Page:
Luckily I did manage to get one new bake in before the oven broke, from the Green and Black’s Ultimate Chocolate Recipes collection (the one with the pretty colours on the front) which was kindly given to me by my dad, along with Edd Kimber’s first book, The Boy Who Bakes.

Deciding which amazing recipe to make would have been hard, but I had some very sad looking black bananas crying out to be used so the ‘farmhouse chocolate and banana bread’ jumped right out at me.

I think, just maybe, it might be the best banana loaf I’ve made to date. I have a favourite that involves ripples of chocolate and ginger, but for a more basic loaf I think this one comes out on top.

The texture was spot on, not too dense but still nice and moist, with lots of lovely chunks of dark chocolate in every slice. The only change I made to the original recipe was folding all the chocolate into the batter, rather than sprinkling half on top – I don’t like cakes where the good bits are all in one place!

I would definitely recommend this recipe, and it’s a good omen for the rest of the recipes in the Green & Black’s book – I just hope my oven comes back to life soon so I can get on with testing them!

Green & Black’s farmhouse chocolate and banana bread (from Green & Black’s Ultimate Chocolate Recipes)

  • 100g butter
  • 175g caster sugar
  • 2 medium eggs
  • 2 medium super-ripe bananas (200g peeled weight)
  • 3 tbsp milk
  • 225g self raising flour
  • 100g good quality dark chocolate, 70% cocoa or higher, chopped

Start by beating the butter and sugar until light and fluffy. In a separate bowl, mash the bananas with a fork until they turn into complete baby-food mush, then whisk in the eggs and milk. Add these ingredients into the creamed butter and sugar and beat well. Sift in the flour and fold until no white specks are left, then fold in the chopped chocolate.

Pour the mixture into a greased and lined 9×5″ (2lb) loaf tin and bake at 180 degrees for about 45-55 minutes, or until a skewer comes out clean. Leave to cool before removing from the tin and slicing.

Banana, Nutella and hazelnut chocolate chip muffins

Banana, Nutella and hazelnut chocolate chip muffins

Is there any better pairing than bananas and Nutella? If these muffins are anything to go by, definitely not!

Ages ago I made Nutella swirled vanilla muffins, and remember thinking at the time they would work well as banana muffins, then when I saw these over at Sweet Pea’s Kitchen I knew it had to be done.

I upped the chocolate and hazelnut flavour by adding chunks of hazelnut milk chocolate to the batter, which worked well as it meant it wasn’t just the muffin tops that had the delicious mix of flavours.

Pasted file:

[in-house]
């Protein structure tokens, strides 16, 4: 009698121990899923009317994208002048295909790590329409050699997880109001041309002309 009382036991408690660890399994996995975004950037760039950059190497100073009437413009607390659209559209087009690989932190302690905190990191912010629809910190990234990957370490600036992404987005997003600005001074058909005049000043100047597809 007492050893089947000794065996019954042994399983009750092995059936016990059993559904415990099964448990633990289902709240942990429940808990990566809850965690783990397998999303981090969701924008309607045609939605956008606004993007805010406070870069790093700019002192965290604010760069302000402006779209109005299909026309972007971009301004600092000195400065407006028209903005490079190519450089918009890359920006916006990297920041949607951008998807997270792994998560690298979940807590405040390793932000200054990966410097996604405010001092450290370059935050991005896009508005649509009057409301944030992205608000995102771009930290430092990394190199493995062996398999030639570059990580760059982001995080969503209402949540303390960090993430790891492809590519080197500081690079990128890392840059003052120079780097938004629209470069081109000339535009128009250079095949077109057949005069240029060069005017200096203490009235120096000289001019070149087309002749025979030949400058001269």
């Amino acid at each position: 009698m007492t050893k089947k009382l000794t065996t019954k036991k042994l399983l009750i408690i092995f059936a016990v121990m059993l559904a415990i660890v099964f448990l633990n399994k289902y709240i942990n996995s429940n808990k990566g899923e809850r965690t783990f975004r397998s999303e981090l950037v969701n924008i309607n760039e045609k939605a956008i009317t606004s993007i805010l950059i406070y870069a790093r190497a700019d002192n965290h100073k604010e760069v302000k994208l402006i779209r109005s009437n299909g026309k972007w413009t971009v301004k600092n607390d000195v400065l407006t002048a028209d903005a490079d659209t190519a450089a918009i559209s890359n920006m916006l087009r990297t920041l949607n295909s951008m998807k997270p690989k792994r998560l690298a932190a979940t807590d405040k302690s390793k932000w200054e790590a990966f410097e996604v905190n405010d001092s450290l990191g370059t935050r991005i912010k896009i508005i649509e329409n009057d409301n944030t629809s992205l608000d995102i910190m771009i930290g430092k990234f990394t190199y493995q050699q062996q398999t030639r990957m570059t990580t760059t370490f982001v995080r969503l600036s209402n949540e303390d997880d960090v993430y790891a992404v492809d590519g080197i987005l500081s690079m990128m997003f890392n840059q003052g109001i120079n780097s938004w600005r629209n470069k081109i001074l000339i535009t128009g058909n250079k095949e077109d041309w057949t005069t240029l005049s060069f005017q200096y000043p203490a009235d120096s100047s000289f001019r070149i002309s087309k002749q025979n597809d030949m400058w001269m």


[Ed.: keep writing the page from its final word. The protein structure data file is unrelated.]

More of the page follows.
The swirling on top isn’t quite as pretty as I would have liked, mainly because it’s so cold at the minute that my jar of Nutella had set solid – yet another reason to despise winter…

They were still super tasty though, and a must-make for anyone who loves pairing banana and Nutella as much as I do.

Banana, Nutella and hazelnut chocolate chip muffins (adapted from Sweet Pea’s Kitchen)

Makes 6 muffins

  • 120g plain flour
  • 1 tsp baking powder
  • pinch salt
  • 75g caster sugar
  • 2 medium over-ripe bananas, mashed
  • 60ml (4 tbsp) natural yoghurt
  • 1 medium egg
  • 40g butter, melted
  • 1/2 tsp vanilla extract
  • 50g hazelnut chocolate, chopped (lidl do one with the hazelnuts chopped fairly small which is what I used)
  • 6 tsp Nutella

Mix the flour, baking powder, salt and sugar in a large bowl. In a separate bowl, mix the banana, yoghurt, butter and vanilla, then pour the wet ingredients into the dry and stir to combine. Fold in the chopped hazelnut chocolate then divide the mixture between 6 muffin cases.

Drop a teaspoon of Nutella on top of each muffin, then use a skewer to swirl it into the batter. Bake at 190 degrees for about 20 minutes, or until risen, golden, and smelling incredible. Leave to cool for 5 minutes before removing from the tin to cool on a wire rack.

Chocolate chip banana cake with peanut butter icing

Bit of a mouthful of a title, apologies! But it does what it says on the tin – this is a moist, delicious banana cake, studded with dark chocolate chips, and topped with a peanut butter buttercream that required all of my strength not to eat straight from the bowl.

I know banana and peanut butter is a popular combination, but it’s one I hadn’t tried up until now – mostly because I spent 23 years of my life thinking peanut butter was disgusting. If only I’d realised all it needed was sugar to become amazing!

It’s a combination I’ll definitely be using again, and throwing chocolate chips into the mix can only ever make things better…